Although I have dabbled in photography for decades, taking classes at Nashville State Community College and participating in photography workshops all over the United States, like many woman, time to truly devote to my artistic passion came only after my son left home for college in 2002.
Since then, my photography has taken many different paths. I began my career shooting Tennessee’s natural landmarks like Reelfoot Lake, Big South Fork National River & Recreation Area, and The Great Smoky Mountains National Park. The gallery "Tennessee Landscapes" showcases some of this earlier work. These travels led to others.
The gallery called “Abandoned” features images of structures, which nature is attempting to reclaim. My favorite place to photograph has to be the Mississippi Delta. Much of this landscape is unchanged since I visited there in the 1970’s and 80’s. Many structures I have photographed are simply not there any more. For example, shortly after I shot the church at Mt. Helena it was completely swollen up by the Delta. I can’t explain the feeling I got when I went inside and saw all that was left was a pew and a piano. These photos are an architectural record of what was once a vibrant and prayerful place. I am so thankful I got to experience this before it was gone forever. I used the reclaimed cypress wood to create frames for this collection titled “Mississippi Delta, Religion, Shacks, and Juke Joints.”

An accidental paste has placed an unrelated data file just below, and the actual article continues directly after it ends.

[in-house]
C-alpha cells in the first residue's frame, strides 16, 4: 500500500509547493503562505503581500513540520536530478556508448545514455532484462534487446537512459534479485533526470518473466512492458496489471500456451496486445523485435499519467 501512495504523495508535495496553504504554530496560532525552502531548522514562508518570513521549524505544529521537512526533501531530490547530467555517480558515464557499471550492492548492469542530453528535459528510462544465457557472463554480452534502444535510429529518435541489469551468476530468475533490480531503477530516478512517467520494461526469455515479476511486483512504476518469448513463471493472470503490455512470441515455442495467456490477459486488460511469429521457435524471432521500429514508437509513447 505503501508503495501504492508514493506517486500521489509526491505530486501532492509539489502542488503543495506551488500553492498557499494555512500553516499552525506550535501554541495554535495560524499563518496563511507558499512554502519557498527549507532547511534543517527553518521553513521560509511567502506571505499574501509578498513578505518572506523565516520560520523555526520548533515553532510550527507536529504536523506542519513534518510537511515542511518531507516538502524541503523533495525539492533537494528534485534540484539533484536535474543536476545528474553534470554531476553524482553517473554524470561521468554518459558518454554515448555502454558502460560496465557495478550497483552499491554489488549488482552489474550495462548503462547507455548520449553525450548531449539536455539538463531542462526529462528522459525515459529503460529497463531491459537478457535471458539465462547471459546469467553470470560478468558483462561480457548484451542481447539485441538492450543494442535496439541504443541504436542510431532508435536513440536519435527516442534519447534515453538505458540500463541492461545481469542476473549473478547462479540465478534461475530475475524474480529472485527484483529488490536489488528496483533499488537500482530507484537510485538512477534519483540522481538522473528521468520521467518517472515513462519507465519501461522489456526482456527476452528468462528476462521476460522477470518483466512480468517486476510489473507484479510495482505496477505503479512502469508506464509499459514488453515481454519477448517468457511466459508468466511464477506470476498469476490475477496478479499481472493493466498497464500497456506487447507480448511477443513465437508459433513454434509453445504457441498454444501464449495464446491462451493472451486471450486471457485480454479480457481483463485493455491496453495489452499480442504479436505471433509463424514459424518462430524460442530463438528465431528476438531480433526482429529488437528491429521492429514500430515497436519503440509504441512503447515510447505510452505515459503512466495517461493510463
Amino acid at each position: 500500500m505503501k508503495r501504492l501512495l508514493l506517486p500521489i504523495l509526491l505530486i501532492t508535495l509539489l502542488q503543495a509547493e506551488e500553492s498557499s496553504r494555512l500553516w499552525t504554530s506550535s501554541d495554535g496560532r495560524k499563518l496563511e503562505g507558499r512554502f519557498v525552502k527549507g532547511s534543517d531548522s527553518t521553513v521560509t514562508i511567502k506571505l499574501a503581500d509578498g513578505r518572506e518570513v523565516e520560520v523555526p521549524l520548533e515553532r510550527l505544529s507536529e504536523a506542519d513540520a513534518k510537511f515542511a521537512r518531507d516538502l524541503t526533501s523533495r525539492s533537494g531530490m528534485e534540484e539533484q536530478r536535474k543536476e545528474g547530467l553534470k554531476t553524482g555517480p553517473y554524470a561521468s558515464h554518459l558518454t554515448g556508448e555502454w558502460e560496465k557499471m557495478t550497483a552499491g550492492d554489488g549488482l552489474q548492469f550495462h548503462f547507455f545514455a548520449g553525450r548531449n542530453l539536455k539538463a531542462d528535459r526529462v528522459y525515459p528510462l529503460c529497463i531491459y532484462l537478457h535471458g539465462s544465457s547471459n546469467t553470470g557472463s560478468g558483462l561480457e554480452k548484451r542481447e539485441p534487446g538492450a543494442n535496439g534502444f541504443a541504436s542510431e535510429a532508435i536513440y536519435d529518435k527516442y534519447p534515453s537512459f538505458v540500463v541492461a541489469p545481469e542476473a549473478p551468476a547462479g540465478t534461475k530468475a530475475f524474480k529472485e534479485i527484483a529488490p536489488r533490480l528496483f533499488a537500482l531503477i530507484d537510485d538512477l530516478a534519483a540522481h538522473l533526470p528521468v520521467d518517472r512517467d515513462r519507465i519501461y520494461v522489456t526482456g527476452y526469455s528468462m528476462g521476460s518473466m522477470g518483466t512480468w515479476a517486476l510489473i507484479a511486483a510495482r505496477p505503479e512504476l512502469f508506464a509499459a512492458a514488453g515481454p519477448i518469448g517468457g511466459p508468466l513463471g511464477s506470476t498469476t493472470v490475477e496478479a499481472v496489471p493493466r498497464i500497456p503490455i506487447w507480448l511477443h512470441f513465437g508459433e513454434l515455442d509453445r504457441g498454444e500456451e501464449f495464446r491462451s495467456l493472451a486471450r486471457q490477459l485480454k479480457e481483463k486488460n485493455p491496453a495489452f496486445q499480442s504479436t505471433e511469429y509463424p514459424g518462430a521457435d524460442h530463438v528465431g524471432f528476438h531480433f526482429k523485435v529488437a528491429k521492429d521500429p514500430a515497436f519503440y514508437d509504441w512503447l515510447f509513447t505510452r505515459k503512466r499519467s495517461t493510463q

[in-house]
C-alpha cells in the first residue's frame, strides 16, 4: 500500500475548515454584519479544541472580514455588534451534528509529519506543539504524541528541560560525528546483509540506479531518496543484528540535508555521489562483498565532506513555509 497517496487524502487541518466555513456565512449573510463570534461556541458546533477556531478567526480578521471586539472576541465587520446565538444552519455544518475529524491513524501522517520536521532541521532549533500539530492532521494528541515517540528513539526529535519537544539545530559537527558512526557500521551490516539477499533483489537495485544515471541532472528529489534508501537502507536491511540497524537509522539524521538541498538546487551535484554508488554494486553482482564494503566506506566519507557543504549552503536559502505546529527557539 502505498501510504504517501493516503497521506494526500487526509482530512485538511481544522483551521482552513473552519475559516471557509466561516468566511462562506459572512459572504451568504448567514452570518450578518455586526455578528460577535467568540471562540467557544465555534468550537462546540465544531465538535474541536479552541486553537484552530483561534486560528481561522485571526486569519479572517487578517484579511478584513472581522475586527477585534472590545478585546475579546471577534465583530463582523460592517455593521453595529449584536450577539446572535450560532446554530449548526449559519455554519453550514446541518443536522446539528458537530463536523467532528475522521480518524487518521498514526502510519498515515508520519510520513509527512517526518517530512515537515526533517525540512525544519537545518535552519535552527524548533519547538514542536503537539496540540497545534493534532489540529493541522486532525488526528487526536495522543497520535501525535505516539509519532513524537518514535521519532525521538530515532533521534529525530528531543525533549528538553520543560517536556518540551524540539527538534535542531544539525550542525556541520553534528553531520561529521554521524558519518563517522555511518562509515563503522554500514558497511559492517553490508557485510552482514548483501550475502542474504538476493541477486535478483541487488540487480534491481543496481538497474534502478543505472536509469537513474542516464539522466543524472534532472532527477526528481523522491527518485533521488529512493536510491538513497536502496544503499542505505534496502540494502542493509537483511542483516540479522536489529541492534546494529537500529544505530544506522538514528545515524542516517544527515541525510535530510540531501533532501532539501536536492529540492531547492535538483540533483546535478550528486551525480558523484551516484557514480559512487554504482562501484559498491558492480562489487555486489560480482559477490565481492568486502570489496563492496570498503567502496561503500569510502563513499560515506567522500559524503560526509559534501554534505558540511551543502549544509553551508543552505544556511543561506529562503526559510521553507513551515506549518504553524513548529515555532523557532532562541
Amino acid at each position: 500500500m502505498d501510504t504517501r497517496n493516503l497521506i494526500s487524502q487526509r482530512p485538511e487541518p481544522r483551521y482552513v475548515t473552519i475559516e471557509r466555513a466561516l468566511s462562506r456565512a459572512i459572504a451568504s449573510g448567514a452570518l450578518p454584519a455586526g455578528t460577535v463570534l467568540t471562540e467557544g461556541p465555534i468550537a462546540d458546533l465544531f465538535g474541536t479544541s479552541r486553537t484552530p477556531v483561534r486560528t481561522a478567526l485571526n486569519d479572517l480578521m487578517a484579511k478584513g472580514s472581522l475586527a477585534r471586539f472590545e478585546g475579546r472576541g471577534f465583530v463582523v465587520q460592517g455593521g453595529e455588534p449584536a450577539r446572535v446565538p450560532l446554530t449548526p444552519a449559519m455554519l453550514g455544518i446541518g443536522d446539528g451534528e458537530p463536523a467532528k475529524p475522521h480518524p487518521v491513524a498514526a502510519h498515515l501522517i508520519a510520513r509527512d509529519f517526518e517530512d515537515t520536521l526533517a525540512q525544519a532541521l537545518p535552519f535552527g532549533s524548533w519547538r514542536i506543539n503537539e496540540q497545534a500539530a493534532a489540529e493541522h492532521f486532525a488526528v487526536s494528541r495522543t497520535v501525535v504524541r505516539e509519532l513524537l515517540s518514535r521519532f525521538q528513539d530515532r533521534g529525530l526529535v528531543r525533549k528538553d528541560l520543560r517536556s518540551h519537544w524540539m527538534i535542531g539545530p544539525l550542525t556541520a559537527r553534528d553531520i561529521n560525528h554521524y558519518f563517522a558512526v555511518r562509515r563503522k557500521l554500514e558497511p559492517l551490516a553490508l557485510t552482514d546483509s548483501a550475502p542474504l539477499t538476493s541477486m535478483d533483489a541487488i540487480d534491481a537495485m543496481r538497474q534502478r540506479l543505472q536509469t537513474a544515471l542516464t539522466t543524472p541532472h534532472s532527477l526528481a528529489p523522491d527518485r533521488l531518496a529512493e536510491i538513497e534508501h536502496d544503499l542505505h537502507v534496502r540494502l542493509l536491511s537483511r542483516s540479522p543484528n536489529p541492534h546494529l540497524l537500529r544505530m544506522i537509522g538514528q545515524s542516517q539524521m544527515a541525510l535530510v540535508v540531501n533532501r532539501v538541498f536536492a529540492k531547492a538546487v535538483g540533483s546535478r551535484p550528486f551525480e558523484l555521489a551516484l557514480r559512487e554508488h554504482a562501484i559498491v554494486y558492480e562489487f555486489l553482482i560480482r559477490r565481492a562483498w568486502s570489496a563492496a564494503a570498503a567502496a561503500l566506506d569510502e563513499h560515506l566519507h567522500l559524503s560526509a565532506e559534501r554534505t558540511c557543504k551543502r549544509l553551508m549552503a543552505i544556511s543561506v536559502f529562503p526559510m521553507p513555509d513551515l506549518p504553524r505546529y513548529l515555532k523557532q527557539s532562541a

I certainly have southern roots. I was born in Birmingham, Al, lived most of my young life in Nashville, and for the last 23 years I have lived on a 100-acre farm in middle Tennessee known as the Turnbull Ranch. This farm is featured in “One Hundred Acres” and “Through the Windshield” galleries. My husband and I share this land with a herd of cattle, a flock of chickens, and white Dorper sheep, a Great Pyrenees, four border collies, one donkey, and my beloved Tennessee walking horse, Peppermint.
Peppermint is actually the inspiration for my new love of photographing horses. He once belonged to my father. When he passed away in the summer of 2012, I had to find homes for his 21 walking horses. As I began photographing these beautiful creatures I fell in love with the majesty of this hard working companion.
There are two galleries, so far, that feature this equine work: “Horses” and “Iceland.” The Great American Horse Drive held in Colorado, a ranch in Dubois, Wyoming, and the Tennessee walking horses around Shelbyville, comprise the subject matter for “Horses.” My newest collection “Iceland” chronicles my trip to its southern coast, and the unique Icelandic horses that call this frozen tundra home. The Iceland photos are featured in an article in Nashville Arts magazine in the July 2017 edition.
As far as accolades and accomplishments I am truly honored. My work has been on the cover of the Tennessee Magazine twice and has won several of their photography contests. I was in two group-juried exhibits at the JCC Gallery in Nashville in 2015. That same year I was in a juried group exhibit at the Cumberland Gallery in Nashville and in a juried exhibit at the Darkroom Gallery in Essex Junction, Vermont.
In February 2017, my photos were in a exhibit at the Hathaway Gallery in Atlanta. In September 2016 my work was selected for Slow Exposures, a juried exhibit celebrating photography of the rural south. Along with the main exhibit, participants could submit a body of work that is called a “pop up show. “ I was selected for a pop up show and exhibited 20 pieces from my Mississippi Delta photographs. There are hundreds of entries and they pick around 80 for the exhibit, so I am thrilled to be chosen. My photo “Ms. Green's Green Beans” was the People's Choice Award, so they are using it on all their publicity for the 2017 show.
It has been an awesome journey.
I can’t wait to see what is coming next.